Great brand publishing doesn’t happen overnight—it’s a process that has a beginning, middle, and end. Contently Case Stories is a series highlighting some of Contently’s most successful clients, and telling the stories of how we worked together to produce great content and great business results.
Having a content strategy that works is amazing enough, but creating a national holiday? That puts you in another marketing league altogether.
Yet this is exactly what American Express accomplished when they launched “Small Business Saturday,” a yearly campaign that encourages consumers to shop at local small businesses. Founded in 2010, the event takes place on the Saturday after Thanksgiving, and this year it will be held on November 29.
Unlike other post-Thanksgiving sales events such as Black Friday and Cyber Monday, Small Business Saturday shifts the focus away from large retailers and instead highlights three things: small businesses, their neighborhoods, and their loyal customers.
This comprehensive approach has had an impact. Last year, approximately $5.7 billion was spent on small businesses on Small Business Saturday. So far, the campaign has reached 3.38 million likes on Facebook.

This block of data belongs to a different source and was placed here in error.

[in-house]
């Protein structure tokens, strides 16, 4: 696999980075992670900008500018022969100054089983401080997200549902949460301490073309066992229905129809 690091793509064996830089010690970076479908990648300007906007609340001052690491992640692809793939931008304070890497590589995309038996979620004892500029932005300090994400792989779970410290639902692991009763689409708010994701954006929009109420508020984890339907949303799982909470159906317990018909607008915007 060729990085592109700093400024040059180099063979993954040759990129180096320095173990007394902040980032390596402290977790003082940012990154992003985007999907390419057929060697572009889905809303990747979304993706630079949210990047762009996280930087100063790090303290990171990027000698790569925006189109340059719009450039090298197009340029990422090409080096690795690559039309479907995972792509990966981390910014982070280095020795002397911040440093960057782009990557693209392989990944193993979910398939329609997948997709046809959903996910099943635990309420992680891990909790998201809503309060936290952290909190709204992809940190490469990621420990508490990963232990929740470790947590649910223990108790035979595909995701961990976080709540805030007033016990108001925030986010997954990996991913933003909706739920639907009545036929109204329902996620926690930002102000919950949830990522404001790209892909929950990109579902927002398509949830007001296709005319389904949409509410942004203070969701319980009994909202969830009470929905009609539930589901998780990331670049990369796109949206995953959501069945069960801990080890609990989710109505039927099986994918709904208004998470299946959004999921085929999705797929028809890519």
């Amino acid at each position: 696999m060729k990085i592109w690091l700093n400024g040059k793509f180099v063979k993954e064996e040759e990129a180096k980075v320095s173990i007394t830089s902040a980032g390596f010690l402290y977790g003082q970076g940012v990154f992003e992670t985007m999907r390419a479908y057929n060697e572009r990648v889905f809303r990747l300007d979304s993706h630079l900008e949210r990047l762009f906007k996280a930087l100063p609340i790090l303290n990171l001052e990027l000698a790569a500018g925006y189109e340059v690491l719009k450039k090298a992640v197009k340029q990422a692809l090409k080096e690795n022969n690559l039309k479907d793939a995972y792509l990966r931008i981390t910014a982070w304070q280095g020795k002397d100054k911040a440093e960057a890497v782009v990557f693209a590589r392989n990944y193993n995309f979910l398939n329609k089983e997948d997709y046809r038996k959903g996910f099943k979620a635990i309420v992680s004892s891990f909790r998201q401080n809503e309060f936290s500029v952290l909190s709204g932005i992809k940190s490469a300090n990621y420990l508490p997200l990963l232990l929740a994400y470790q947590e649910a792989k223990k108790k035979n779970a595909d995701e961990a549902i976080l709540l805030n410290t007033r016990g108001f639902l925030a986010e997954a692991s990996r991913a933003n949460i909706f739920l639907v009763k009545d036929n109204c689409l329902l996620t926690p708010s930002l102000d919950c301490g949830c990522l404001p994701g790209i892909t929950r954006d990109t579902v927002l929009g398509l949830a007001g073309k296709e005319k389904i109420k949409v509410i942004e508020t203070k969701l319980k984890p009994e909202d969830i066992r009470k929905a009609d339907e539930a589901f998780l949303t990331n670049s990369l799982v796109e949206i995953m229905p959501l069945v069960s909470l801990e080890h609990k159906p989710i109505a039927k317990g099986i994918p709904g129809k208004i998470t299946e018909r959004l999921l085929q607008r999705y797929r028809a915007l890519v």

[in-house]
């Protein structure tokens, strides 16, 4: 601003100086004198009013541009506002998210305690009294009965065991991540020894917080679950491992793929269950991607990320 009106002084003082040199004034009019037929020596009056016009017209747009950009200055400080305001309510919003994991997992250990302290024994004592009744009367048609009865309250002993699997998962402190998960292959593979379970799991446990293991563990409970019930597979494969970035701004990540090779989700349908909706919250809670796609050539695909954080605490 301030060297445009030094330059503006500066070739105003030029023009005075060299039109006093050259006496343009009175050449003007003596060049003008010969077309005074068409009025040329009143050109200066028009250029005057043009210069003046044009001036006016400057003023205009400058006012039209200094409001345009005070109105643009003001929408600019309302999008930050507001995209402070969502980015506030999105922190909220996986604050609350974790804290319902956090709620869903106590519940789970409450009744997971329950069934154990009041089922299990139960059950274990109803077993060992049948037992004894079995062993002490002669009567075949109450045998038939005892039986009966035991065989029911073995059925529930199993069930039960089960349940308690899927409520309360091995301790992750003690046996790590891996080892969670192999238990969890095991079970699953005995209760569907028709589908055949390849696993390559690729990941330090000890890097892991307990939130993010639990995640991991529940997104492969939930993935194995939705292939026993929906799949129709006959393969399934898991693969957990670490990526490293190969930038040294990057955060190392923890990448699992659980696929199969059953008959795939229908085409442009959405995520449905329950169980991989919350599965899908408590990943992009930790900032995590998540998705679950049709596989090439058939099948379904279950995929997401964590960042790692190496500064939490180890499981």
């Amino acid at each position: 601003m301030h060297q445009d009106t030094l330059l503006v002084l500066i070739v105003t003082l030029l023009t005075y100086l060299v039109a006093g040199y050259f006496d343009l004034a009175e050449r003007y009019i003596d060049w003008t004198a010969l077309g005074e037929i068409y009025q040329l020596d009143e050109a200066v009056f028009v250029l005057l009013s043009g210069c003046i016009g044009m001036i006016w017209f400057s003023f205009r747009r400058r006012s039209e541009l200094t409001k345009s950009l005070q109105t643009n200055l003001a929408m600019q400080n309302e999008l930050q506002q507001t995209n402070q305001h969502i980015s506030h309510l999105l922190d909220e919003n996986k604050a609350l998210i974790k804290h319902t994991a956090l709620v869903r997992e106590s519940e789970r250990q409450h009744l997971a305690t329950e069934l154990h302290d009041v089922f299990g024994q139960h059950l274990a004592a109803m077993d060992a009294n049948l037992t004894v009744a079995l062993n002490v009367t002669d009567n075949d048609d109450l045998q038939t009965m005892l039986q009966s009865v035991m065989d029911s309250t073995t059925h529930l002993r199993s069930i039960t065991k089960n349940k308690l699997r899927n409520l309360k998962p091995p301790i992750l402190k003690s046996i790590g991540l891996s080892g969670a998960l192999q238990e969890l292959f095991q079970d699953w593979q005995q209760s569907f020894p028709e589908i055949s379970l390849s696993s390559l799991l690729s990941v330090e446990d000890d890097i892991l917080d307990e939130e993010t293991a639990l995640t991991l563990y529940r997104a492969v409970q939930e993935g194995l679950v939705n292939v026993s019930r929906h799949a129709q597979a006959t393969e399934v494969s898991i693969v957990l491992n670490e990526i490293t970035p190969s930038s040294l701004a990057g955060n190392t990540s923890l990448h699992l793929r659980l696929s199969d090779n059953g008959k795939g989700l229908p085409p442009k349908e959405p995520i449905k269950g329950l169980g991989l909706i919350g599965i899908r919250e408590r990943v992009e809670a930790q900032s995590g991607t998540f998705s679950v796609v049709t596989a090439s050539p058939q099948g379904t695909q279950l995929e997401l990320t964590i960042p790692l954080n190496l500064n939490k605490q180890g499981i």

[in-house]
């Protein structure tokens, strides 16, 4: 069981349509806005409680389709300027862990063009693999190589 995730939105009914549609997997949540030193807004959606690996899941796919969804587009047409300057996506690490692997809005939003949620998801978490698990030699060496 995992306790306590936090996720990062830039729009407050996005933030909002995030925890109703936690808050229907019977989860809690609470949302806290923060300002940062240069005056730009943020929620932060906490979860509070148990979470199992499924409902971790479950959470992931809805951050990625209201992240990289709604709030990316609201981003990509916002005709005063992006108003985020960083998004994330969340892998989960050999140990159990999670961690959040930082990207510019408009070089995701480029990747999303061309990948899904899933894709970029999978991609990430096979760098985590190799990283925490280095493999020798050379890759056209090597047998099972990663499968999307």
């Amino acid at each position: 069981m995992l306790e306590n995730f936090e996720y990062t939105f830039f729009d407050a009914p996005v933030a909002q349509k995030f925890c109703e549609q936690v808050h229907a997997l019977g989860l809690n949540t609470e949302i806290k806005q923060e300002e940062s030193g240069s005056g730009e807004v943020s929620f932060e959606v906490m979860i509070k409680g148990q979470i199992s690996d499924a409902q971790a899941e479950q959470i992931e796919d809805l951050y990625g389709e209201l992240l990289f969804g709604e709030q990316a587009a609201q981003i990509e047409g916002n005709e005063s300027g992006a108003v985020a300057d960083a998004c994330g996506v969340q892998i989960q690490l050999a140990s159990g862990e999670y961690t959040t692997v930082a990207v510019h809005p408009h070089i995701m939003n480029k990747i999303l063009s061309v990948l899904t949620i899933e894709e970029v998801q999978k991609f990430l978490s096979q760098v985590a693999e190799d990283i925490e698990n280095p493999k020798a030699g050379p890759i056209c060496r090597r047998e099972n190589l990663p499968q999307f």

While it might not be a holiday in the strictest sense, a growing number of governors, senators, city officials, and non-profit groups have been showing their support of the movement. Even President Obama has been known to shop at local bookstores on Small Business Saturday. Plus, the campaign is starting to go international: It inspired a similar event in the U.K. last year, which American Express actively supports.
This year, however, American Express is doing something extra to bring the message to life—they’re producing longer, richer content through Local Business Stories.
Creating an immersive, personal storytelling experience
Hosted on OPEN Forum, American Express’ online community for small business owners, Local Business Stories are immersive, multimedia narratives featuring small businesses that have made an impact in their community. Each story is almost 2,000 words long, accompanied with large photos and high quality video. The stories are also responsive, making them look good across different mobile displays.
These longform features seem like a natural extension of the brand, given that American Express has had almost a century of experience as a brand publisher. “This series came about as we were thinking about how to bring Small Business Saturday to life on OPEN Forum,” said Carrie Parker, OPEN Forum’s director. “Small businesses are the fabric of local communities and while shopping is an important element of Small Business Saturday, the day is also about celebrating the local small business owners.”